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A number of
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“But now, rightly or wrongly, people see they’ve been betrayed by Starmer, so it’s an extra element in this unending conflict within Labour.”
John McDonnell, the former Shadow Chancellor, has been one of the scad vocal Labour figures to condemn Sir Keir’s distancing from Jeremy Corbyn’s policies.
In the aftermath of May’s local elections, he urged the Labour number one to readopt Mr Corbyn’s radical policy sheet, claiming it was the only way to win back the electorate.
In an interview with BBC Radio 4’s Today programme, he said: “What I’ve been maintaining to him is you need to demonstrate to people the sort of society you want to create, the policy programme that will achieve that society and you need to get in dire straits to that real grassroots campaigning.
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“We must never again send our candidates into an election campaign almost naked without a policy programme, without a key notion on the sort of society we want to create.”
He has since shared videos of Sir Keir on Twitter pledging to retain Mr Corbyn’s policies in previous speeches.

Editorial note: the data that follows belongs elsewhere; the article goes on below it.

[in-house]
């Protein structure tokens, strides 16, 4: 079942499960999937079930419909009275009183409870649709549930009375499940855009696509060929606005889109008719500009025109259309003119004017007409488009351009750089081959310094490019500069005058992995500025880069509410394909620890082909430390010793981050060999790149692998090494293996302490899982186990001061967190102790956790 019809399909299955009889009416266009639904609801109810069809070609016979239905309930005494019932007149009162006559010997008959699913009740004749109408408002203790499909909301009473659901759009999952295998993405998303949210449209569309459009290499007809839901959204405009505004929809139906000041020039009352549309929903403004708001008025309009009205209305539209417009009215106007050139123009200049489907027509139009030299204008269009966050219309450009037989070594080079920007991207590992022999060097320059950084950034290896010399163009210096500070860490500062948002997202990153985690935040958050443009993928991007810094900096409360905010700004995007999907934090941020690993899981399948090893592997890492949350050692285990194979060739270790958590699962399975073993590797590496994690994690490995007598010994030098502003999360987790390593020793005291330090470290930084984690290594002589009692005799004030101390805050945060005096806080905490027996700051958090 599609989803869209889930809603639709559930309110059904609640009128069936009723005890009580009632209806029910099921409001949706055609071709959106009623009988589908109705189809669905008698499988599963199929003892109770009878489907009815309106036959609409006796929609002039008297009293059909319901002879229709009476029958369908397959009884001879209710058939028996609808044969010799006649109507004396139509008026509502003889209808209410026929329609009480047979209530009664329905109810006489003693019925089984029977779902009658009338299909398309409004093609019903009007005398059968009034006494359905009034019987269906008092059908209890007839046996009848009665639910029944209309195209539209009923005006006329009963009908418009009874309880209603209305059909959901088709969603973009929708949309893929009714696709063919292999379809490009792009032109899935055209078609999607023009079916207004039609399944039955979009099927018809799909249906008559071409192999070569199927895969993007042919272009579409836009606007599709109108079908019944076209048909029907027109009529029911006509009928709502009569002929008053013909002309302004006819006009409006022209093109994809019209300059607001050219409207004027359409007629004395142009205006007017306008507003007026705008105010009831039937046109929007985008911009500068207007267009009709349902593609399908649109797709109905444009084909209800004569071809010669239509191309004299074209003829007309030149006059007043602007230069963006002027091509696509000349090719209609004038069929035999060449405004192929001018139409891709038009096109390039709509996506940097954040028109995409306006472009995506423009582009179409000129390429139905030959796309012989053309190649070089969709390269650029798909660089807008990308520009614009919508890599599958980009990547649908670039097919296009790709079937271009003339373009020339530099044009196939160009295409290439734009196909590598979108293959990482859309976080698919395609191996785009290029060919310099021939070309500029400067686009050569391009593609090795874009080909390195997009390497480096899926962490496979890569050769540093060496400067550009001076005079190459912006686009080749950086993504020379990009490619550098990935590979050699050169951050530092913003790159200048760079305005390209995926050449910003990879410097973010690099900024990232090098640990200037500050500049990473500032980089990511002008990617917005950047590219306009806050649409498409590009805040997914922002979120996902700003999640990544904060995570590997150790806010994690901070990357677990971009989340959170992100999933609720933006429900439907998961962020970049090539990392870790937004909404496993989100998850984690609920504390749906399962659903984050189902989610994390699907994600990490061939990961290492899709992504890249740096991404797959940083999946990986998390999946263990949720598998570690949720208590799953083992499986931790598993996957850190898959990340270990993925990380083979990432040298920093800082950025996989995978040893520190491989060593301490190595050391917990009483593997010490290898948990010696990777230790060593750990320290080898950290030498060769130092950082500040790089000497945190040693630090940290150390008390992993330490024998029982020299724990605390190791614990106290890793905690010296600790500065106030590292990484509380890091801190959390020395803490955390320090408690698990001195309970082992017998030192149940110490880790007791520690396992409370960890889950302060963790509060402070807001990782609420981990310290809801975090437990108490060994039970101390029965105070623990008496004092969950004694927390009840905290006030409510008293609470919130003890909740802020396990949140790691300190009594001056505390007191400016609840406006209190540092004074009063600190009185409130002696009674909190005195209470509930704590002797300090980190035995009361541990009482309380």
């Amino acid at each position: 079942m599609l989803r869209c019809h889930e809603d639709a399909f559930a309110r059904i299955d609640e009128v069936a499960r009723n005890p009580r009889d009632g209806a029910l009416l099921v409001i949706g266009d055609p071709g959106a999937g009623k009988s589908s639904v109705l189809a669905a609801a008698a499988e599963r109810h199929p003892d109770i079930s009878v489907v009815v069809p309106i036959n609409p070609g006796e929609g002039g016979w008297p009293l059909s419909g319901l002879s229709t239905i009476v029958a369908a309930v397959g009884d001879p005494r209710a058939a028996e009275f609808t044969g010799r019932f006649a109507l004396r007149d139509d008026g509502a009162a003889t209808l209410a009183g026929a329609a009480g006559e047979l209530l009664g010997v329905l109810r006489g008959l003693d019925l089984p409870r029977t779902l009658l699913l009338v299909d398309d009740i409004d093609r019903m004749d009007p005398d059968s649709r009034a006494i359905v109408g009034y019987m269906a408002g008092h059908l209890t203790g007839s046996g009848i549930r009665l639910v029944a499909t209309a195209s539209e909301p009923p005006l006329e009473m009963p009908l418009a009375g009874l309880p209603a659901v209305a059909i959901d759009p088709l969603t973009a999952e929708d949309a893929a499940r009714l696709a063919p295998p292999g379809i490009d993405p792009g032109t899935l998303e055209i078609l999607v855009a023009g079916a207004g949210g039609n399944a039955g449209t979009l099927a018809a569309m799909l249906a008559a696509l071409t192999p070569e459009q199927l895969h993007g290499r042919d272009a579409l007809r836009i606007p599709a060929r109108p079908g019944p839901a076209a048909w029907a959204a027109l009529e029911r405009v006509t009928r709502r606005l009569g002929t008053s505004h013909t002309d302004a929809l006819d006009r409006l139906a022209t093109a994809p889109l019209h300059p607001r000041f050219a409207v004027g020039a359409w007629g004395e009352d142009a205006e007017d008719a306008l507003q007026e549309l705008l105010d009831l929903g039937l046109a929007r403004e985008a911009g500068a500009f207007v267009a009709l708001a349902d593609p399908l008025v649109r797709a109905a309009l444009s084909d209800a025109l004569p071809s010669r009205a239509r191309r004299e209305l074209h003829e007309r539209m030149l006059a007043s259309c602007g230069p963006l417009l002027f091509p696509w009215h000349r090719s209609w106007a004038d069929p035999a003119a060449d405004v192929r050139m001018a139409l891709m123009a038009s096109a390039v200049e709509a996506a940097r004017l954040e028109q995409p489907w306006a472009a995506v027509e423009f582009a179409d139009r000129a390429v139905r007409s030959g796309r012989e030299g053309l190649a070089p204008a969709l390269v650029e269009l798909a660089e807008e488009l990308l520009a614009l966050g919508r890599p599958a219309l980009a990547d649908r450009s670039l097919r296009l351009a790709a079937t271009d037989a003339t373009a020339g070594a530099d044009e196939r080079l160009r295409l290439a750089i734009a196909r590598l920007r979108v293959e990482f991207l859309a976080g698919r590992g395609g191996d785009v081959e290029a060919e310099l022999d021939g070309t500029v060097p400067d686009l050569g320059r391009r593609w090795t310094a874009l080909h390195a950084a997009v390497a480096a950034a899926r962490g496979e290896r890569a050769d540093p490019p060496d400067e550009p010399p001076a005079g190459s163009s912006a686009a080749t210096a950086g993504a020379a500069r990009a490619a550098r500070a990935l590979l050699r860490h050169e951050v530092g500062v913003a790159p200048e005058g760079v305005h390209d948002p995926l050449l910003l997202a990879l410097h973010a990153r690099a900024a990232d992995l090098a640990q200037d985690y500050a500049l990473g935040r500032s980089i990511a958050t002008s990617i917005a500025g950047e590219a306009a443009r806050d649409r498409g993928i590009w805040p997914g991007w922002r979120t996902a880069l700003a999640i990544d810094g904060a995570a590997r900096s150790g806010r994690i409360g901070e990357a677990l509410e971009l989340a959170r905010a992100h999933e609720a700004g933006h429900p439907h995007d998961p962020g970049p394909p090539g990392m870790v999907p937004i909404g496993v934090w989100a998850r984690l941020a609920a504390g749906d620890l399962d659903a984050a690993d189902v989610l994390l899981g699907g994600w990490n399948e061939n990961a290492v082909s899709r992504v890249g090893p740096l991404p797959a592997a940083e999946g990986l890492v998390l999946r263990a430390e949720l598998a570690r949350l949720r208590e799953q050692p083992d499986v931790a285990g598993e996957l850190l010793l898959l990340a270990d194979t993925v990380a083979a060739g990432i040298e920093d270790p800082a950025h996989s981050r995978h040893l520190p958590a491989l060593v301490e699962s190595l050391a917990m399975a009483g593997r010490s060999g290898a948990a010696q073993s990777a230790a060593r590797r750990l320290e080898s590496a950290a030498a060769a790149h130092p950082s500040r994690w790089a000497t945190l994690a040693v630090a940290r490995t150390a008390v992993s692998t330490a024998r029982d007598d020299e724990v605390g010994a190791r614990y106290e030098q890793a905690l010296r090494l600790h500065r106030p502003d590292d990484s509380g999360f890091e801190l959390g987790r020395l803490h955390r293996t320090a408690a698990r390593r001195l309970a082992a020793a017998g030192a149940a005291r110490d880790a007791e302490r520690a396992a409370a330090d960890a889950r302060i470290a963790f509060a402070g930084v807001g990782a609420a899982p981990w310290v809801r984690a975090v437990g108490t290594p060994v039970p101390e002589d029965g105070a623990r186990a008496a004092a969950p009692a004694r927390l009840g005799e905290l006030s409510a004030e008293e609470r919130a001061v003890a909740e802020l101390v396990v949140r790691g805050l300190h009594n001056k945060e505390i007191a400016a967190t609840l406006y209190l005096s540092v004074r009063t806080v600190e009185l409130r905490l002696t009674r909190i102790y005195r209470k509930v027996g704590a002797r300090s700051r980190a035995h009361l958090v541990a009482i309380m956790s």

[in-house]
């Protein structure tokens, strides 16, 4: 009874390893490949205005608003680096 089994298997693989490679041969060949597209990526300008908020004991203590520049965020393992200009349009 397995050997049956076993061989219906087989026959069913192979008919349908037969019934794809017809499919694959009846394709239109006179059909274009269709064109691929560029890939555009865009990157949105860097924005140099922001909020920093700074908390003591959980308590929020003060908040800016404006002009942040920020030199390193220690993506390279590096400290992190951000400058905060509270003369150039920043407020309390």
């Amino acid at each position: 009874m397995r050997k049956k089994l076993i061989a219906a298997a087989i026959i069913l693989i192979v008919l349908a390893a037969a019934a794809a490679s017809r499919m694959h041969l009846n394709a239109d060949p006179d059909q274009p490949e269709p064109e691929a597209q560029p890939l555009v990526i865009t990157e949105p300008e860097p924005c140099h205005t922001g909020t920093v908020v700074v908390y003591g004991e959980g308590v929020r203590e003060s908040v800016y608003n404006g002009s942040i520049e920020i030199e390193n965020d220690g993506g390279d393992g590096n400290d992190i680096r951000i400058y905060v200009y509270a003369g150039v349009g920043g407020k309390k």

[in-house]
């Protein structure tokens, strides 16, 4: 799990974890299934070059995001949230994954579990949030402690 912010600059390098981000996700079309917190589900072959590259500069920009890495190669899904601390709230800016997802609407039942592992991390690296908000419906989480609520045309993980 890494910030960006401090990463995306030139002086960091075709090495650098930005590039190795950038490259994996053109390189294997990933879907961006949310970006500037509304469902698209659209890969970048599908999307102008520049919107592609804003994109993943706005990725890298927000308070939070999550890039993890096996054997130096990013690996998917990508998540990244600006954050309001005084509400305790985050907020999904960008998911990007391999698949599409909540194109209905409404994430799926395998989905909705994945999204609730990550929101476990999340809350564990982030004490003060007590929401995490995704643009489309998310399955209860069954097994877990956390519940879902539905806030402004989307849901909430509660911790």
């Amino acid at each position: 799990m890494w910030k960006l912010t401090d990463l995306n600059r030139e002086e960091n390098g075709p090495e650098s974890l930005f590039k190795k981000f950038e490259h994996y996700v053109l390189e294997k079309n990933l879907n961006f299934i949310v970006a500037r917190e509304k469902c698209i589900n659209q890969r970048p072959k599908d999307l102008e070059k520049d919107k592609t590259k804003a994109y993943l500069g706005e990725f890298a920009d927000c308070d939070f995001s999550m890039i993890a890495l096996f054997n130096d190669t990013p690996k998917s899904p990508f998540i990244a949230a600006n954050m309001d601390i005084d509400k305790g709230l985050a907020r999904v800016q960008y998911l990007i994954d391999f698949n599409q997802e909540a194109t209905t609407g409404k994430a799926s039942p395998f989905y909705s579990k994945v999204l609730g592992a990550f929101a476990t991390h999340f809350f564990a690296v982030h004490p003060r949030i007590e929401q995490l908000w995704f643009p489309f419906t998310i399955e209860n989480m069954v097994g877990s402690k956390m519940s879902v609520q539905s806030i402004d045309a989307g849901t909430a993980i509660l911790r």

On being chose leader in April last year, Sir Keir said he was committed to keeping most of the plans contained in the party’s 2017 and 2019 manifestos.
This registered things like scrapping tuition fees and nationalising the railways.
Separately, in his “Ten Pledges” published ahead of being elected, he set out many of the things Mr Corbyn had promised in the years up front.
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To date, he has backtracked on at least two of these.
This week, he claimed Labour will have a completely new blueprint for power not based on Mr Corbyn and Tony Blair’s manifestos.
Many have responded to Mr McDonnell, Ms Abbot and Richard Burgon’s hollers to revert back to the Corbyn years as a “betrayal” of Labour and its voters.
Paul Embery, a leading trade unionist and Labour member, said the keep up rhetoric is plunging the party into further disrepair.
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He told Express.co.uk: “There are large elements of the Labour movement who are more interested in feeding their purist ideology than espying the compromises that are necessary to win power.
“Particularly now with the radical left whose presence is much more prominent in the party since Corbyn, it afflicts me that some of them would rather be able to say, ‘I haven’t compromised, I’ve stuck true to my ideal, my radical ideology’ even if that expects Labour is not going to win power.
“Actually, that’s a betrayal because if you’re serious about winning power, if you’re serious about changing the country, you’ve got to show difficult decisions, to articulate policies and principles that are in touch with millions of ordinary people.”